Today's Students, Tomorrow's Underemployed?

Today's Students, Tomorrow's Underemployed?

With Singapore experiencing a new “normal”, marked by slower economic growth, changing demographic patterns, global volatility and the emergence of disruptive technologies are forcing us to change the way we work and organise our lives. Given the increasingly unpredictable environment, are the students of today sufficiently prepared to face the future?

On 8 February 2017, Dr Lim Lai Cheng, Executive Director at SMU Academy; Academic Director at the Office of the Provost & Fellow, School of Social Sciences, Singapore Management University (SMU), discussed new and emerging job roles and the government and industries’ strategies in the face of such an environment.

Dr Lim first talked about the local and global developments that are contributing to growing uncertainties Singapore and its citizens are affected by. In particular, Dr Lim discussed how the megatrend of disruptive technologies are influencing consumption patterns and enable companies to change the way they operate in order to remain competitive.  Disruptive technological innovations are predicted to lead to job losses and pose threats to industries especially when current job roles can be more efficiently performed through automation.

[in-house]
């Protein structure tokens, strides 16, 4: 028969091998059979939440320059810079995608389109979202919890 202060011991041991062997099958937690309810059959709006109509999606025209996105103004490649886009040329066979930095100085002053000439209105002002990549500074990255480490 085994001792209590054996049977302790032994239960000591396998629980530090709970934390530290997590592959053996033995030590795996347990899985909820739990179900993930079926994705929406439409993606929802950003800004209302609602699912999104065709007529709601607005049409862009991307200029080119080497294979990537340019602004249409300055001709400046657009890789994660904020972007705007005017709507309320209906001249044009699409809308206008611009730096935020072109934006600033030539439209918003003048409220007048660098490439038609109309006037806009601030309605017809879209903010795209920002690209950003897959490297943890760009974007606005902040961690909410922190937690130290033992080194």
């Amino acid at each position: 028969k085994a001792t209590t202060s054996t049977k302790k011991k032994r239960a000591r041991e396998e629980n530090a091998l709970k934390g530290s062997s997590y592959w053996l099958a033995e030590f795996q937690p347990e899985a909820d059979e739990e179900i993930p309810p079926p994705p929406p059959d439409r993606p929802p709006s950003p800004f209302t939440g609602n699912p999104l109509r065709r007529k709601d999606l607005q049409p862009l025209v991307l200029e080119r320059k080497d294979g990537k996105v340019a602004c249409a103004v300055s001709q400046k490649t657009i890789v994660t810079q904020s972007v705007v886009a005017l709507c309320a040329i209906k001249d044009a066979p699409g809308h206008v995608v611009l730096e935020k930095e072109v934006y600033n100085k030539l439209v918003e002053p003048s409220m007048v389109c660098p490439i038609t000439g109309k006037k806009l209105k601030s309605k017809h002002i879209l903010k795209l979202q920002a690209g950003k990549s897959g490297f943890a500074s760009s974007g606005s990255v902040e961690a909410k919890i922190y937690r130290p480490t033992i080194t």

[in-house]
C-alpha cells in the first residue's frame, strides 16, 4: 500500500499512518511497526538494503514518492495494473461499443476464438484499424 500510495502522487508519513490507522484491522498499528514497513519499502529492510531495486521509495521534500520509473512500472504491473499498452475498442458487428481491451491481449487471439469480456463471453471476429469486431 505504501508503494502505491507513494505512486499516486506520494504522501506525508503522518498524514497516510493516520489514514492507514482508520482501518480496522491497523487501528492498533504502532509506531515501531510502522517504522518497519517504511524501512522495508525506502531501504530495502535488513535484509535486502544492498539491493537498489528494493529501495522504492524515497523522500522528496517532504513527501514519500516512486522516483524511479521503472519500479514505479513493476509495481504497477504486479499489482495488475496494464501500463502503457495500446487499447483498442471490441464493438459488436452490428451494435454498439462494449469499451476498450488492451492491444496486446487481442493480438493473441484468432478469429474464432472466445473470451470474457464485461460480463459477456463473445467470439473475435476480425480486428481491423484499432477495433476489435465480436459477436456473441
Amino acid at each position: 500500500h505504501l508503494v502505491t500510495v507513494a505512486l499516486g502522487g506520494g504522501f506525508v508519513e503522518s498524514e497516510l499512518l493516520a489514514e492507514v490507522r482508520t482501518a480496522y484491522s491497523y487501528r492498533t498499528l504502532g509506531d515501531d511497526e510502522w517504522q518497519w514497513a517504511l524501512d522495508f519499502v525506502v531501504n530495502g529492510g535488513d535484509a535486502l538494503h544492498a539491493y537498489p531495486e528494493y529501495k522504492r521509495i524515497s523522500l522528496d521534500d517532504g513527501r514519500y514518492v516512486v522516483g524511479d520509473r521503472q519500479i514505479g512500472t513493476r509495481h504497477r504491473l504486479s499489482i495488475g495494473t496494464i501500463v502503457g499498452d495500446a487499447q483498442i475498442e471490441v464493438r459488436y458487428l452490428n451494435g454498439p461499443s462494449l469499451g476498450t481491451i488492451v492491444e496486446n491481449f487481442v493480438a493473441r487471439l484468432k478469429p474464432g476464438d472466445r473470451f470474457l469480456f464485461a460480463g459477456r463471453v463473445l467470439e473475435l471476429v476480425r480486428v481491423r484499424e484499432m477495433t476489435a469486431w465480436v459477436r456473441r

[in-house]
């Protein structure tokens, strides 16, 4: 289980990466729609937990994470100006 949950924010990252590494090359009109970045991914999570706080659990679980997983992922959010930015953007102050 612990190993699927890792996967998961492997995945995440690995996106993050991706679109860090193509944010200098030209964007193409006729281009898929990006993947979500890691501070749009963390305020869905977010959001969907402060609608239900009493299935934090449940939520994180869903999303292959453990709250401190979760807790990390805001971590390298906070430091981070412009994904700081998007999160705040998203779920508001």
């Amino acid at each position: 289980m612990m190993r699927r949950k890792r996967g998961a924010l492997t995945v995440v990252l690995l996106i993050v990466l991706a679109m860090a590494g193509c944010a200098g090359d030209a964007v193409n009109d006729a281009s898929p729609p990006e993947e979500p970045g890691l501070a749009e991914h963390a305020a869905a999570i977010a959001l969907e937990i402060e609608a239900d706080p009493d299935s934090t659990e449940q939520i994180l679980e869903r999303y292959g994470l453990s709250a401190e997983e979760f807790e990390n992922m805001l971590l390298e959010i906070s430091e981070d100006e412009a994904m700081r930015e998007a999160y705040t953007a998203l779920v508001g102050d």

Dr Lim highlighted that such developments mean there are new job roles which require skilled professionals. Schools and institutions would then need to re-skill the existing workforce and prepare students for jobs that do not exist yet. She then discussed two broad recommendations regarding future learning: hone learning to learn skills and be part of the creator-led economy.

She then addressed the audience’s questions on how schools are preparing students and learning.

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